Return to inventory listing: GRAS Notice Inventory
CFSAN/Office of Food Additive Safety
December 19, 2006
Lore W. Kolberg
Mgr. Regulatory & Scientific Affairs
15407 McGinty Road West
Wayzata, MN 55391
Re: GRAS Notice No. GRN 000207
Dear Ms. Kolberg:
The Food and Drug Administration (FDA) is responding to the notice, dated June 21, 2006, that you submitted in accordance with the agency's proposed regulation, proposed 21 CFR 170.36 (62 FR 18938; April 17, 1997; Substances Generally Recognized as Safe (GRAS); the GRAS proposal). FDA received the notice on June 23, 2006, filed it on June 23, 2006, and designated it as GRAS Notice No. GRN 000207.
The subject of the notice is barley fiber. The notice informs FDA of the view of Cargill Inc. (Cargill) that barley fiber is GRAS, through scientific procedures, for use as an ingredient in food in general, except for infant formula and meat and poultry products.
As part of its notice, Cargill includes the report of a panel of individuals (Cargill's GRAS panel) who evaluated the data and information that are the basis for Cargill's GRAS determination. Cargill considers the members of its GRAS panel to be qualified by scientific training and experience to evaluate the safety of substances added to food. Cargill's GRAS panel discusses barley fiber's identity, specifications, method of manufacture, proposed estimated dietary intake, and published and unpublished studies on barley fiber. Based on this review, Cargill's GRAS panel concludes that barley fiber is GRAS, by scientific procedures, when used as an ingredient in foods in general, except for infant formula and meat and poultry products, at levels consistent with current Good Manufacturing Practices (cGMP).
Cargill describes the identity and method of manufacture of barley fiber, and provides information on its composition. Barley fiber is obtained from food grade barley by water extraction at an elevated temperature. Starch is removed during the extraction process by treatment with alpha-amylases that are safe and suitable for food use. The barley fiber is recovered by centrifugation after treatment with denatured food grade ethanol. The obtained fiber product has a weight average molecular weight of 50 to 400 kDa. Barley fiber is composed of about 91% carbohydrate, 3% protein, 3% inorganic salts, and less than 1% lipids. Cargill provides specifications for barley fiber including a specification for ≥70% beta-glucan.
In estimating the consumer intake of barley fiber, Cargill assumes that use levels of barley fiber are self-limiting for technological reasons. Excessive levels of barley fiber impact taste. In most food applications, the concentration of barley fiber approaches a technically feasible maximum level of approximately 4.3 grams (g) of barley fiber per serving. Cargill estimates that the average intake of barley fiber by consumers of the proposed uses would be 10.5-28.2 g per day. Cargill estimates that barley fiber would be added at levels up to 4.3 g per serving, resulting in approximately 3 g of beta-glucan per serving.
Cargill concluded that there was no reason to conduct any classical absorption, disposition, metabolism and excretion studies since beta-glucan, the main component of barley fiber, is not digested by human digestive enzymes and its molecular size precludes absorption of significant amounts while passing through the small intestine. Nevertheless, in the notice Cargill described the results of a rat study, a mouse study, and a bone marrow micronucleus study to further reinforce the safety of barley fiber and its constituent, beta-glucan. These animal studies did not identify any adverse reactions or toxicity as revealed by histopathologic examinations, among various endpoints studied. The bone marrow micronucleus study demonstrated that barley fiber and its beta-glucan are not genotoxic.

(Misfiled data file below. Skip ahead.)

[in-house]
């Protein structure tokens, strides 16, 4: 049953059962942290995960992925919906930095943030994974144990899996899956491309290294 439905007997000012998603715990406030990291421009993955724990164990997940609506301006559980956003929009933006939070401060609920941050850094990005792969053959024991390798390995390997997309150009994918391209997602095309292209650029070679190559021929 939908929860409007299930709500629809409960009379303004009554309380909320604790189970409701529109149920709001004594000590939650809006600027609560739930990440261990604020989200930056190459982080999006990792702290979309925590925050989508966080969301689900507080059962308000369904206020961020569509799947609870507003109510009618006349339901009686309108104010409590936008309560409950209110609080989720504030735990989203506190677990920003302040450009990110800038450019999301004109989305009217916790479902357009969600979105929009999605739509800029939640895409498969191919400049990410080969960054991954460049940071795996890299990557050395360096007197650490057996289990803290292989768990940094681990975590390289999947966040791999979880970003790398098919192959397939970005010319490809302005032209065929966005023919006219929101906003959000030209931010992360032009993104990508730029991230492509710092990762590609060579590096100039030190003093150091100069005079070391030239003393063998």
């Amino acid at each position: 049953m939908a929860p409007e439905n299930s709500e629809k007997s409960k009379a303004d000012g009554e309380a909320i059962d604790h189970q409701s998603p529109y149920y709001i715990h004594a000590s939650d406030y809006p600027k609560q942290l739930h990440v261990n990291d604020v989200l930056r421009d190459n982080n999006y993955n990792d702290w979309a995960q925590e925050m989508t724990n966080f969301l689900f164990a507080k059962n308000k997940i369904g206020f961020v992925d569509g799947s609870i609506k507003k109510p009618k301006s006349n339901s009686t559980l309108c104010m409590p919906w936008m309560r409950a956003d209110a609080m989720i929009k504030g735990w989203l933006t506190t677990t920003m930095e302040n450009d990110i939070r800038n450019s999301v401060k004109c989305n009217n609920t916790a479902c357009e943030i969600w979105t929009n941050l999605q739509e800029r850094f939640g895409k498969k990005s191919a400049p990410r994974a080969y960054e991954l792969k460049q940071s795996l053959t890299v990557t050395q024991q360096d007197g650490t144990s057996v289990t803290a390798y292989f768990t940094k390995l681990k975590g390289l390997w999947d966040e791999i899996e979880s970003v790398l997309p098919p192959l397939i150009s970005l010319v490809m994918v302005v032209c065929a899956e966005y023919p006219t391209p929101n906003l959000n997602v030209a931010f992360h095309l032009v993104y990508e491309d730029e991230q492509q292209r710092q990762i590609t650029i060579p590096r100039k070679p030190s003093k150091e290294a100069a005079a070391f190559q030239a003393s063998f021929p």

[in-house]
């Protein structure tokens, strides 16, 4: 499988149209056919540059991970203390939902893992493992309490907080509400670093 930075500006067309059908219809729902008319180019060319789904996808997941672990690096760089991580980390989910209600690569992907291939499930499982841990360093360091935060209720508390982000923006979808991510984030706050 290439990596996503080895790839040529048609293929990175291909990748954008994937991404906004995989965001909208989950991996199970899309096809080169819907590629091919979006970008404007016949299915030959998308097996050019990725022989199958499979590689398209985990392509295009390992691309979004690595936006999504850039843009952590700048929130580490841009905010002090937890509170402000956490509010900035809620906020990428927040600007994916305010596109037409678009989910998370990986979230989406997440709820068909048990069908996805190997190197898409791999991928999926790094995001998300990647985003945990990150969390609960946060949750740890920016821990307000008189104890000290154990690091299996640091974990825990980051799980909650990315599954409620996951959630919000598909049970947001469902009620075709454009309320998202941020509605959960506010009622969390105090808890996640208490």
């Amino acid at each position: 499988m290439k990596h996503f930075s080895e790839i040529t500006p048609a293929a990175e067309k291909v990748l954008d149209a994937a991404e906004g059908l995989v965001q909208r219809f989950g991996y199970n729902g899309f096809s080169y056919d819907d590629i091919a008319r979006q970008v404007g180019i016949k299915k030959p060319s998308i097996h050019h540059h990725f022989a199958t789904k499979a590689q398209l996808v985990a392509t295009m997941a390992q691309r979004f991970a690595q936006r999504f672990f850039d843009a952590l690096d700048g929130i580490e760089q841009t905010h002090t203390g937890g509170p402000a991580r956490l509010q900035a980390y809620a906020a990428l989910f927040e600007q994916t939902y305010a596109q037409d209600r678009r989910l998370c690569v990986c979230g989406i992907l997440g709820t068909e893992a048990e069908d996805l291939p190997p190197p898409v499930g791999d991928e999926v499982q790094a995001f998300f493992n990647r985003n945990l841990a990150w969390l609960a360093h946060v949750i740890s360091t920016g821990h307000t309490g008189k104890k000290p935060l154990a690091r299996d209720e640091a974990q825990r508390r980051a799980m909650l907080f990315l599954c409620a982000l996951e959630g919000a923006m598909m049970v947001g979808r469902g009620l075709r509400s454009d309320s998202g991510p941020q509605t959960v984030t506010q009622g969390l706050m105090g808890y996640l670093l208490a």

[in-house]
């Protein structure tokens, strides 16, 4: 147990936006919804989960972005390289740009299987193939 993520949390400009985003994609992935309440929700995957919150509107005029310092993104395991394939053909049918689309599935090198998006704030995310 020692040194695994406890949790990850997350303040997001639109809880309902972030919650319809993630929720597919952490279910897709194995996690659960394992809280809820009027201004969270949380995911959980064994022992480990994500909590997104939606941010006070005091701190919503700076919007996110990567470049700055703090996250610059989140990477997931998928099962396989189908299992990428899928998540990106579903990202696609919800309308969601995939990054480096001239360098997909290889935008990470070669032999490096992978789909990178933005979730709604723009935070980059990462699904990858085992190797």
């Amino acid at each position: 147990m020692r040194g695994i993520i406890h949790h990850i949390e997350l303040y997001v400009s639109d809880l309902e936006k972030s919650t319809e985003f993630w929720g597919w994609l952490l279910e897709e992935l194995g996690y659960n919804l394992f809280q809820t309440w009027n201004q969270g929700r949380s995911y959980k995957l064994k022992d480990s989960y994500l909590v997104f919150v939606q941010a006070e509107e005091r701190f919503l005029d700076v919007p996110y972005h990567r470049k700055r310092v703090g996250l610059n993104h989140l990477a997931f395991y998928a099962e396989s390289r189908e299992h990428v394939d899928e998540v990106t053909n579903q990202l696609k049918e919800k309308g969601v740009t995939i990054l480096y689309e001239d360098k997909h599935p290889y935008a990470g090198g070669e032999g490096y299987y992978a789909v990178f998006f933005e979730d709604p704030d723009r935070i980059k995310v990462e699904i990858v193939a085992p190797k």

Cargill describes several published studies on barley derived beta-glucan and on barley fiber. Some of these studies show that beta-glucan, ingested with barley-based foods, is solubilized and extracted from the food matrix during the initial stages of digestion and then it is entirely utilized by the intestinal flora.
Standards of Identity
In the notice, Cargill states its intention to use barley fiber in several food categories, including foods for which standards of identity exist, located in Title 21 of the Code of Federal Regulations. We note that an ingredient that is lawfully added to food products may be used in a standardized food only if it is permitted by the applicable standard of identity.
Based on the information provided by Cargill as well as other information available to FDA, the agency has no questions at this time regarding Cargill's conclusion that barley fiber is GRAS under the intended conditions of use. The agency has not, however, made its own determination regarding the GRAS status of the subject use of barley fiber. As always, it is the continuing responsibility of Cargill to ensure that food ingredients that the firm markets are safe, and are otherwise in compliance with all applicable legal and regulatory requirements.
In accordance with proposed 21 CFR 170.36(f), a copy of the text of this letter responding to GRN 000207, as well as a copy of the information in this notice that conforms to the information in the proposed GRAS exemption claim (proposed 21 CFR 170.36(c)(1)), is available for public review and copying on the homepage of the Office of Food Additive Safety (on the Internet at http://www.cfsan.fda.gov/~lrd/foodadd.html).
Laura M. Tarantino, Ph.D.
Office of Food Additive Safety
Center for Food Safety and Applied Nutrition